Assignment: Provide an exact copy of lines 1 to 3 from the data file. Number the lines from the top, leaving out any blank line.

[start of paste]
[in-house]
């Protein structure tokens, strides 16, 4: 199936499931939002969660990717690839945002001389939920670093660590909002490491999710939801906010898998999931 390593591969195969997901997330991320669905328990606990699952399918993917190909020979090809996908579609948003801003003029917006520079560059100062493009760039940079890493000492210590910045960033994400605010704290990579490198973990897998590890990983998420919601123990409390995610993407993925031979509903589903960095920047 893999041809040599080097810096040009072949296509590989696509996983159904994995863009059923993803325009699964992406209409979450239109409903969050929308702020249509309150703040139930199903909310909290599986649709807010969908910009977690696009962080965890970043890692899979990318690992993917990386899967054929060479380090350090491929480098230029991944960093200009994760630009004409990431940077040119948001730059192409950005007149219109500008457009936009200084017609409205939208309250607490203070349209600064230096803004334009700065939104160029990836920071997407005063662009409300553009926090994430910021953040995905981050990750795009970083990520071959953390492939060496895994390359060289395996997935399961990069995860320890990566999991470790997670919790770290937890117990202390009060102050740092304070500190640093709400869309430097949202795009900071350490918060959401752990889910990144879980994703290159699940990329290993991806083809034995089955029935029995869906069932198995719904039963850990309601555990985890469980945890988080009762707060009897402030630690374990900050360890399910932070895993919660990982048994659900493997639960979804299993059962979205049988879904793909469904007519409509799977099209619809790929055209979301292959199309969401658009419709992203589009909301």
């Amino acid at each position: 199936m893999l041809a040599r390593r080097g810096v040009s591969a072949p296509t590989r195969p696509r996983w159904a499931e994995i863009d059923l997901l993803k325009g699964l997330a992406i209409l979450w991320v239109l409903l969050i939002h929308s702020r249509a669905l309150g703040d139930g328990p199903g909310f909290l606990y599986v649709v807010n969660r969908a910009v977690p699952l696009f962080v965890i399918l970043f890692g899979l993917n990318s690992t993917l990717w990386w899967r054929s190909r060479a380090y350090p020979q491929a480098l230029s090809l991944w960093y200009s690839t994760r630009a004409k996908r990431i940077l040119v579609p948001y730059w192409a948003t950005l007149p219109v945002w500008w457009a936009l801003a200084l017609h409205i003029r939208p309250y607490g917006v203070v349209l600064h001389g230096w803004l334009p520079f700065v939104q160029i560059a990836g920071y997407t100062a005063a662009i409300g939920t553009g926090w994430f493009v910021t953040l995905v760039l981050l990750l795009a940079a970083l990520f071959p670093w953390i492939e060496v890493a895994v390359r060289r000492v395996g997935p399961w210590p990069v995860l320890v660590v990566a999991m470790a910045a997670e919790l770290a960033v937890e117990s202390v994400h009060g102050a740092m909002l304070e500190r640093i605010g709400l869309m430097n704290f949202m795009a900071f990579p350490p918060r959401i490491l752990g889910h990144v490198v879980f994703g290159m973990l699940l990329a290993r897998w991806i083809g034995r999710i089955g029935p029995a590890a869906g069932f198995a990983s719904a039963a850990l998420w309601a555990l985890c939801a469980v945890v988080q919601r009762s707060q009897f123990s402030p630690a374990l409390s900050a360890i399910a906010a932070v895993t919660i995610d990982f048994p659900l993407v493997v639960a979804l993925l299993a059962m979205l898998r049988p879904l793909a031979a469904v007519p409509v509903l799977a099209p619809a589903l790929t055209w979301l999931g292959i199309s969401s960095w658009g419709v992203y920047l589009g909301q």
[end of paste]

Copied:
[in-house]
């Protein structure tokens, strides 16, 4: 199936499931939002969660990717690839945002001389939920670093660590909002490491999710939801906010898998999931 390593591969195969997901997330991320669905328990606990699952399918993917190909020979090809996908579609948003801003003029917006520079560059100062493009760039940079890493000492210590910045960033994400605010704290990579490198973990897998590890990983998420919601123990409390995610993407993925031979509903589903960095920047 893999041809040599080097810096040009072949296509590989696509996983159904994995863009059923993803325009699964992406209409979450239109409903969050929308702020249509309150703040139930199903909310909290599986649709807010969908910009977690696009962080965890970043890692899979990318690992993917990386899967054929060479380090350090491929480098230029991944960093200009994760630009004409990431940077040119948001730059192409950005007149219109500008457009936009200084017609409205939208309250607490203070349209600064230096803004334009700065939104160029990836920071997407005063662009409300553009926090994430910021953040995905981050990750795009970083990520071959953390492939060496895994390359060289395996997935399961990069995860320890990566999991470790997670919790770290937890117990202390009060102050740092304070500190640093709400869309430097949202795009900071350490918060959401752990889910990144879980994703290159699940990329290993991806083809034995089955029935029995869906069932198995719904039963850990309601555990985890469980945890988080009762707060009897402030630690374990900050360890399910932070895993919660990982048994659900493997639960979804299993059962979205049988879904793909469904007519409509799977099209619809790929055209979301292959199309969401658009419709992203589009909301």
């Amino acid at each position: 199936m893999l041809a040599r390593r080097g810096v040009s591969a072949p296509t590989r195969p696509r996983w159904a499931e994995i863009d059923l997901l993803k325009g699964l997330a992406i209409l979450w991320v239109l409903l969050i939002h929308s702020r249509a669905l309150g703040d139930g328990p199903g909310f909290l606990y599986v649709v807010n969660r969908a910009v977690p699952l696009f962080v965890i399918l970043f890692g899979l993917n990318s690992t993917l990717w990386w899967r054929s190909r060479a380090y350090p020979q491929a480098l230029s090809l991944w960093y200009s690839t994760r630009a004409k996908r990431i940077l040119v579609p948001y730059w192409a948003t950005l007149p219109v945002w500008w457009a936009l801003a200084l017609h409205i003029r939208p309250y607490g917006v203070v349209l600064h001389g230096w803004l334009p520079f700065v939104q160029i560059a990836g920071y997407t100062a005063a662009i409300g939920t553009g926090w994430f493009v910021t953040l995905v760039l981050l990750l795009a940079a970083l990520f071959p670093w953390i492939e060496v890493a895994v390359r060289r000492v395996g997935p399961w210590p990069v995860l320890v660590v990566a999991m470790a910045a997670e919790l770290a960033v937890e117990s202390v994400h009060g102050a740092m909002l304070e500190r640093i605010g709400l869309m430097n704290f949202m795009a900071f990579p350490p918060r959401i490491l752990g889910h990144v490198v879980f994703g290159m973990l699940l990329a290993r897998w991806i083809g034995r999710i089955g029935p029995a590890a869906g069932f198995a990983s719904a039963a850990l998420w309601a555990l985890c939801a469980v945890v988080q919601r009762s707060q009897f123990s402030p630690a374990l409390s900050a360890i399910a906010a932070v895993t919660i995610d990982f048994p659900l993407v493997v639960a979804l993925l299993a059962m979205l898998r049988p879904l793909a031979a469904v007519p409509v509903l799977a099209p619809a589903l790929t055209w979301l999931g292959i199309s969401s960095w658009g419709v992203y920047l589009g909301q």